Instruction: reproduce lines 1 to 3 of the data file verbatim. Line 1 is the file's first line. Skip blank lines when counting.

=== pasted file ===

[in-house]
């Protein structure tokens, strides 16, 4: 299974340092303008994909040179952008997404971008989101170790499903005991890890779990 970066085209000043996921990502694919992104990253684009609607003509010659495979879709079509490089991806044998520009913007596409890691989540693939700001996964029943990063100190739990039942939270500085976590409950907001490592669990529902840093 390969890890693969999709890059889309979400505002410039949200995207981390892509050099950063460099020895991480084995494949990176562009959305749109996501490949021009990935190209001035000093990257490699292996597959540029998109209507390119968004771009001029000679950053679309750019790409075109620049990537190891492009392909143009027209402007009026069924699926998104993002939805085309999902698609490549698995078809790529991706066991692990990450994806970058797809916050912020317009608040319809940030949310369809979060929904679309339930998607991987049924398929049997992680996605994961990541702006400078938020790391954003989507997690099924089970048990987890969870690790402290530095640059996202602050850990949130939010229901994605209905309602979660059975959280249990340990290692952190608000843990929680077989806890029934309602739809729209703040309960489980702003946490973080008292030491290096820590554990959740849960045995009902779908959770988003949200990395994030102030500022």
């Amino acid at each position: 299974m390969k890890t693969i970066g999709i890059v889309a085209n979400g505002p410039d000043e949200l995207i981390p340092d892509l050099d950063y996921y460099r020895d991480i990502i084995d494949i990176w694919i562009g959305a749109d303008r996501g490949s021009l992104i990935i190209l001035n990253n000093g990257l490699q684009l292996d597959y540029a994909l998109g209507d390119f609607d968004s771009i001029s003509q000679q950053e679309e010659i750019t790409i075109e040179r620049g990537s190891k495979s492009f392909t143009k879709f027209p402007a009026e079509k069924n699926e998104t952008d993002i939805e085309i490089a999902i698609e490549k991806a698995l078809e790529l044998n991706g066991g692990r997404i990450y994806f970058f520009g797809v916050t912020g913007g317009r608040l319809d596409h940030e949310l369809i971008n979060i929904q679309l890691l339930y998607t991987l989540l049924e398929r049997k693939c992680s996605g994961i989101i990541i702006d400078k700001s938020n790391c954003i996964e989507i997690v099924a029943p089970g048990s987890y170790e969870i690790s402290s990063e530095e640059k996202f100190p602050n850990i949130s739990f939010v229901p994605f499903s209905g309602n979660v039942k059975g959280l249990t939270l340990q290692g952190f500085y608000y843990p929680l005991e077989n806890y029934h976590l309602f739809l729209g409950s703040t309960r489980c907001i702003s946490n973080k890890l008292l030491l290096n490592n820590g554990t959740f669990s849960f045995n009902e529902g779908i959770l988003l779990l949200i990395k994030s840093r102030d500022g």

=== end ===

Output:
[in-house]
């Protein structure tokens, strides 16, 4: 299974340092303008994909040179952008997404971008989101170790499903005991890890779990 970066085209000043996921990502694919992104990253684009609607003509010659495979879709079509490089991806044998520009913007596409890691989540693939700001996964029943990063100190739990039942939270500085976590409950907001490592669990529902840093 390969890890693969999709890059889309979400505002410039949200995207981390892509050099950063460099020895991480084995494949990176562009959305749109996501490949021009990935190209001035000093990257490699292996597959540029998109209507390119968004771009001029000679950053679309750019790409075109620049990537190891492009392909143009027209402007009026069924699926998104993002939805085309999902698609490549698995078809790529991706066991692990990450994806970058797809916050912020317009608040319809940030949310369809979060929904679309339930998607991987049924398929049997992680996605994961990541702006400078938020790391954003989507997690099924089970048990987890969870690790402290530095640059996202602050850990949130939010229901994605209905309602979660059975959280249990340990290692952190608000843990929680077989806890029934309602739809729209703040309960489980702003946490973080008292030491290096820590554990959740849960045995009902779908959770988003949200990395994030102030500022």
């Amino acid at each position: 299974m390969k890890t693969i970066g999709i890059v889309a085209n979400g505002p410039d000043e949200l995207i981390p340092d892509l050099d950063y996921y460099r020895d991480i990502i084995d494949i990176w694919i562009g959305a749109d303008r996501g490949s021009l992104i990935i190209l001035n990253n000093g990257l490699q684009l292996d597959y540029a994909l998109g209507d390119f609607d968004s771009i001029s003509q000679q950053e679309e010659i750019t790409i075109e040179r620049g990537s190891k495979s492009f392909t143009k879709f027209p402007a009026e079509k069924n699926e998104t952008d993002i939805e085309i490089a999902i698609e490549k991806a698995l078809e790529l044998n991706g066991g692990r997404i990450y994806f970058f520009g797809v916050t912020g913007g317009r608040l319809d596409h940030e949310l369809i971008n979060i929904q679309l890691l339930y998607t991987l989540l049924e398929r049997k693939c992680s996605g994961i989101i990541i702006d400078k700001s938020n790391c954003i996964e989507i997690v099924a029943p089970g048990s987890y170790e969870i690790s402290s990063e530095e640059k996202f100190p602050n850990i949130s739990f939010v229901p994605f499903s209905g309602n979660v039942k059975g959280l249990t939270l340990q290692g952190f500085y608000y843990p929680l005991e077989n806890y029934h976590l309602f739809l729209g409950s703040t309960r489980c907001i702003s946490n973080k890890l008292l030491l290096n490592n820590g554990t959740f669990s849960f045995n009902e529902g779908i959770l988003l779990l949200i990395k994030s840093r102030d500022g």